So what happened to the other nine lepers who had been healed?
Human nature being what it is, we can imagine:
One of the now-clean lepers went off to build a new life for himself. He busied himself seeking work, finding a new place to live, putting down roots for himself and, maybe someday, a family. Work became the driving force of his new life.
But another one of the lepers was overcome with anxiety: What do I do now? I can’t beg anymore. I have to find work — but I haven’t any skills. I’ve never learned to do anything. Who’ll hire me? How will I eat? So worried and fearful was the once unclean leper for his future that he was paralyzed from doing anything and remained huddled at his old place by the city gate.
Still another leper, realizing that he was now clean, wanted revenge on the many passers-by who rejected him, condemned him as sinful and evil and inflicted so many cruelties and indignities on him because of his illness. They’ll pay for what they did to me! he vowed. In the end, having the “last laugh” wasn’t as satisfying as he imagined.
But one of the lepers, finally freed from his sufferings, ran as far away from that place as he could. All he wanted to do was forget his old life — and everyone and everything about it. He tried to make himself deaf to the cries of the suffering of others — but he could never run away far enough not to hear them. Far greater a disability than his leprosy was his lack of compassionate understanding for other lepers and those suffering similar illnesses. He could have been a source of solace and hope to others, but instead remained a leper to his self-absorption.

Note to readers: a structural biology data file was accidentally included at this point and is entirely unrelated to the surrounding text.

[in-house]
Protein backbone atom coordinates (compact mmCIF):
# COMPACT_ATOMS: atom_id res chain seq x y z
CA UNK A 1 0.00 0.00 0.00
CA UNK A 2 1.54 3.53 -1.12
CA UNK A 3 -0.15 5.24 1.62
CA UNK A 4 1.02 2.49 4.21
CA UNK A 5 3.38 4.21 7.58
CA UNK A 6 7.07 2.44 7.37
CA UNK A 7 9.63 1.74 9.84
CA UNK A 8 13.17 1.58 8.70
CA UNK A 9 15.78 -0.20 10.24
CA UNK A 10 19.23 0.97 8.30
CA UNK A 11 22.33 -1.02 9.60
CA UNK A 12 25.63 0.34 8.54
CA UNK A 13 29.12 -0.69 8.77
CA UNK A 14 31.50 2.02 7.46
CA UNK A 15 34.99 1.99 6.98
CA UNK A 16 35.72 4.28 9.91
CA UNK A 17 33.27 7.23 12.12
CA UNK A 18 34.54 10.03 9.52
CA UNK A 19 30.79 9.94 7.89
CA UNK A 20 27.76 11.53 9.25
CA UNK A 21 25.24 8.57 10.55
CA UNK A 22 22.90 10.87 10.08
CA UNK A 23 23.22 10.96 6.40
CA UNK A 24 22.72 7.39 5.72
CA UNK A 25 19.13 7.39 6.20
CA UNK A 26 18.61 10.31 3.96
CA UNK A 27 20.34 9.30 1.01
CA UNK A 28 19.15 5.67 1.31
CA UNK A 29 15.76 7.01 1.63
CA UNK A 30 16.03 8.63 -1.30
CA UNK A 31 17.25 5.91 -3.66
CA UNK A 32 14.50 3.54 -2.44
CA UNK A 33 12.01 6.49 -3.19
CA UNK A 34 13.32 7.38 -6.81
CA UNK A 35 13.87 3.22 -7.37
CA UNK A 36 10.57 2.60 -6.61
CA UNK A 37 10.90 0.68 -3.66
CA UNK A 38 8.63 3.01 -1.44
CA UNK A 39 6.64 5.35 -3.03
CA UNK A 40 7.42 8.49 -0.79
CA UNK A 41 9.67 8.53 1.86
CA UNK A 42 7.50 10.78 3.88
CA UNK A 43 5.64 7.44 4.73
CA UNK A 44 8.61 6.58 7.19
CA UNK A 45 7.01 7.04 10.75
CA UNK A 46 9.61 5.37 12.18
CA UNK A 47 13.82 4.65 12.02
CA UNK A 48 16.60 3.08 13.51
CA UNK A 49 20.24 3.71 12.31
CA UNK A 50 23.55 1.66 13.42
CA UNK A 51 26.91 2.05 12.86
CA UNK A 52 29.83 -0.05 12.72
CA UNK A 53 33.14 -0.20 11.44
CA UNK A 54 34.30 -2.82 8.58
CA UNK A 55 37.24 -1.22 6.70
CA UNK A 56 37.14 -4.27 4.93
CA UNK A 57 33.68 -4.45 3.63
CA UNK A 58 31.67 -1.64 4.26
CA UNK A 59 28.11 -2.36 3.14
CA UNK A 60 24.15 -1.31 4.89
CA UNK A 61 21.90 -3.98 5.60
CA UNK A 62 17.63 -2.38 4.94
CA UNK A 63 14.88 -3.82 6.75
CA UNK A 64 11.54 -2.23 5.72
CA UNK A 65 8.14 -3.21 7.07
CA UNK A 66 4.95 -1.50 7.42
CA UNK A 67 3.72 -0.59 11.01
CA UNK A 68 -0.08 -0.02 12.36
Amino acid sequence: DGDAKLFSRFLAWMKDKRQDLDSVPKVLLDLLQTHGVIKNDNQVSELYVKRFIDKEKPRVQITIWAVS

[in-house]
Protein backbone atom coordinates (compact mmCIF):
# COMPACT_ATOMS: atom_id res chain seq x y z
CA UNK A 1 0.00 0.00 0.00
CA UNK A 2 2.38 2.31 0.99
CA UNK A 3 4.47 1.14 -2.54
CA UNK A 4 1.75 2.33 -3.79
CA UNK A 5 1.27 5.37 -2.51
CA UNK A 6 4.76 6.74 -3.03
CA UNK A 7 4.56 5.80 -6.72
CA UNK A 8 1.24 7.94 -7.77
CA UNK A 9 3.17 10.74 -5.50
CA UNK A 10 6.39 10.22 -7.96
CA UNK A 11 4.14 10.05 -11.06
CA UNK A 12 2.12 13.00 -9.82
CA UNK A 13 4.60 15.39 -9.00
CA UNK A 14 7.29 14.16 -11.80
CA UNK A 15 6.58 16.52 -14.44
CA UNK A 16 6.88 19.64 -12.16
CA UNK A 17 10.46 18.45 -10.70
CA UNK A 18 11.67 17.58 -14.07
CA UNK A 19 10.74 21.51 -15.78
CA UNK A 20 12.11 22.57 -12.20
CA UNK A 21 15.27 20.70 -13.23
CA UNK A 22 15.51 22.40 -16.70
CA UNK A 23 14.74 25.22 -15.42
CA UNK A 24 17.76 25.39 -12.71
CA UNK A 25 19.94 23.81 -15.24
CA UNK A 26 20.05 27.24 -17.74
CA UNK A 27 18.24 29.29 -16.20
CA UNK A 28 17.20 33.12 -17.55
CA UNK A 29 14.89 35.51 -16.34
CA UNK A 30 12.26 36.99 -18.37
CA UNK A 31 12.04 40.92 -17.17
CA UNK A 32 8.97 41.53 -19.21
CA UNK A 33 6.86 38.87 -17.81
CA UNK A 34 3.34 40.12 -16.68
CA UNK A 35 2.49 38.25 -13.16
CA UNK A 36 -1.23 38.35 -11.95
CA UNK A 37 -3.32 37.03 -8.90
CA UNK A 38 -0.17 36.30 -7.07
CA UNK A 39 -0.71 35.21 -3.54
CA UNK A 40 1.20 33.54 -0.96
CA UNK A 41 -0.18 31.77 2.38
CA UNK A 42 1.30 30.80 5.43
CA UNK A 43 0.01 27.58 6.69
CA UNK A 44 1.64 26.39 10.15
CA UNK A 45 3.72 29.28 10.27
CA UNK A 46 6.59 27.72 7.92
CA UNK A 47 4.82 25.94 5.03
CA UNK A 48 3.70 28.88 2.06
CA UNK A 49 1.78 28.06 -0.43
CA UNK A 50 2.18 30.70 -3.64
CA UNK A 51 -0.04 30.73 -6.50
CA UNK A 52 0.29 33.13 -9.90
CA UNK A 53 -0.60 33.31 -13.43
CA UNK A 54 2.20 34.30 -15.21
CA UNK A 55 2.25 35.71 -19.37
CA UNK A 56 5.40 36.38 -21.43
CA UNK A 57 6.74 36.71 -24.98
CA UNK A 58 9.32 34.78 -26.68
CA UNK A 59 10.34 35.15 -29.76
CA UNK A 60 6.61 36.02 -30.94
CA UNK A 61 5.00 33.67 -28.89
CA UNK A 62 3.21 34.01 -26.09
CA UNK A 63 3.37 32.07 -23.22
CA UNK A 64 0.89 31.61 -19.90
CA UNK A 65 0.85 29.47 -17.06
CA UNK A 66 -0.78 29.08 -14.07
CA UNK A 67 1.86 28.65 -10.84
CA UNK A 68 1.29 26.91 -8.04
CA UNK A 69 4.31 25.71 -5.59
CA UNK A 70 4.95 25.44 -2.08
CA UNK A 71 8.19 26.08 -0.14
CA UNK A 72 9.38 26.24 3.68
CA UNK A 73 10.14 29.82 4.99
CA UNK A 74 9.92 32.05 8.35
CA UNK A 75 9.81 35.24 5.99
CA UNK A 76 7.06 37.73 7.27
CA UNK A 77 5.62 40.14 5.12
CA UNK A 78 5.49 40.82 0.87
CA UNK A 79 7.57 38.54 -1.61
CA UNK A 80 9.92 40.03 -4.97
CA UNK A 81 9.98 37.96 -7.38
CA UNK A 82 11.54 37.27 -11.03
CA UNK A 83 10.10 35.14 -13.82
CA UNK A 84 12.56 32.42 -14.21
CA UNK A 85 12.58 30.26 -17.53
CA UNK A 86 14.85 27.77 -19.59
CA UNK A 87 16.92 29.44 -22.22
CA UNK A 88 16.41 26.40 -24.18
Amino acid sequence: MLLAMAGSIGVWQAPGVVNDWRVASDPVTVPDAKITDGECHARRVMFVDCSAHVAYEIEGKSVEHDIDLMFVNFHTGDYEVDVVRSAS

And, of course, there was one leper who went out and celebrated . . . and celebrated and celebrated. His newfound joy lasted as long as the spirits did. But once the wine and the camaraderie who came with it disappeared, he had to face a new life completely lost and alone.
There was one leper who didn’t believe he was made clean. Why would anyone — least of all God! — want to do this for him? There had to be catch. So he did nothing; he just waited and waited for his leprosy to return. As far as he was concerned, he was never healed. And he wasn’t.
And so the nine lepers went their separate ways. But without a sense of gratitude for the miracle they had experienced, the miracle didn’t last very long, for their fears, their angers, their repressions, their scepticisms, their misplaced hopes and values just made them lepers all over again.
God has breathed his life into us and set us on this wonderful life. We did not nothing to merit or earn this life — we are all the recipients of our Creator’s love. The only fitting response we can make is to stand humbly before God in quiet, humble thanks. Such a sense of gratitude can transform cynicism and despair into optimism and hope and make whatever good we do experiences of grace. But too often we let our obsessions with money and fame, our worries and fears, our disappointments and hurts overwhelm any sense of gratitude. Like the Samaritan who gives thanks for the miracle that has taken place, we, too, can be transformed by such joyful gratitude to God once we realize that, in Christ, we have been “made whole,” “made clean,” “restored” to completeness in his hope and love.